How did Monsanto come to be the Devil in the GMO debate?

Which is the real Monsanto? The one poisoning the world and failing to improve crops with genetically modified seeds, or the mega-successful company with the top science officer extolled for helping to make agriculture more productive, resilient, and cost-effective? How can one company be so reviled and lauded at the same time?

Something has to power that kind of visceral reaction. What it seems to be is a complicated brew of Monsanto’s legacy as a company that once produced chemicals such as Agent Orange, the defoliant notoriously used in the Vietnam War; its perceived thuggish (and litigious) behavior towards small farmers who have violated seed technology contracts; and assorted, widely held myths, such as the one about the “failure” of Monsanto’s genetically modified cotton that caused at least 250,000 Indian farmers to commit suicide over the past decade. A big part of the company’s demonization surely owes to its huge commercial success, which has made it the face of a relatively new science that is poorly understood by the general public and viewed suspiciously by many. If you add all those ingredients together, you have what is known as a toxic brand.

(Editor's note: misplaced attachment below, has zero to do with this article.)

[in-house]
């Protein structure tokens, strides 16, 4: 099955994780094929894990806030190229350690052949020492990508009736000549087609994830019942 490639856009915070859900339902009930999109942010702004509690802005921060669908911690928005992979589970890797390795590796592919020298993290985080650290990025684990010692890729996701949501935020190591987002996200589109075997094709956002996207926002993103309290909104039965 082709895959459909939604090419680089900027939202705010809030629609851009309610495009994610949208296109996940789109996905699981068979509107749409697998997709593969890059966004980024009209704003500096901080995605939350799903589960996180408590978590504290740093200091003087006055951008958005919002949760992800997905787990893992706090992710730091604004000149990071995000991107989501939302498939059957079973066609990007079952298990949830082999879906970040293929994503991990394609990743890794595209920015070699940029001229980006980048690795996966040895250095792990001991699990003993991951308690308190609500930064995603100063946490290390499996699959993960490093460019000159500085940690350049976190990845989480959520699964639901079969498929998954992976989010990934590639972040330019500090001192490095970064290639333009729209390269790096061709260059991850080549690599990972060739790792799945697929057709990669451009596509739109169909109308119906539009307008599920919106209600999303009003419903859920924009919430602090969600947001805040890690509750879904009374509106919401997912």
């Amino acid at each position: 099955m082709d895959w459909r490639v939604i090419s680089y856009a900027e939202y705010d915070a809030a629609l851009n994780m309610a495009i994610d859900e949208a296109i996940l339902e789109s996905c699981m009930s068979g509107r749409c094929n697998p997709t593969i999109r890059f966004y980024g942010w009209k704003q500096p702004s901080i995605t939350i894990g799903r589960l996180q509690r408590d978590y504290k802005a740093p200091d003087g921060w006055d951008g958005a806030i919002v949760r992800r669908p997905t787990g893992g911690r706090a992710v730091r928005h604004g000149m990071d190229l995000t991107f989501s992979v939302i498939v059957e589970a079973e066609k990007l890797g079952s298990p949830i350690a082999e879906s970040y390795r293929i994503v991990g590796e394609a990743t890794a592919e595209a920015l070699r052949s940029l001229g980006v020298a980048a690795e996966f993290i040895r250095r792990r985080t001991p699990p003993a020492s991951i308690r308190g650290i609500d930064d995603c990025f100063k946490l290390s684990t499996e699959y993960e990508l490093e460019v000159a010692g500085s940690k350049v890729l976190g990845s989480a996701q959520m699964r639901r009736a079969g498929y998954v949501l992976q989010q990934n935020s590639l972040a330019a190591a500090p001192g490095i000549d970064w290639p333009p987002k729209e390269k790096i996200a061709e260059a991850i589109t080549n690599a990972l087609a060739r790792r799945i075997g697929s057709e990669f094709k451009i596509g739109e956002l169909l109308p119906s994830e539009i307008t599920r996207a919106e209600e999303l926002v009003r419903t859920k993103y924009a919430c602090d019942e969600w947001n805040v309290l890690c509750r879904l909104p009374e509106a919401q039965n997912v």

Read the full, original article: Speak of the devil

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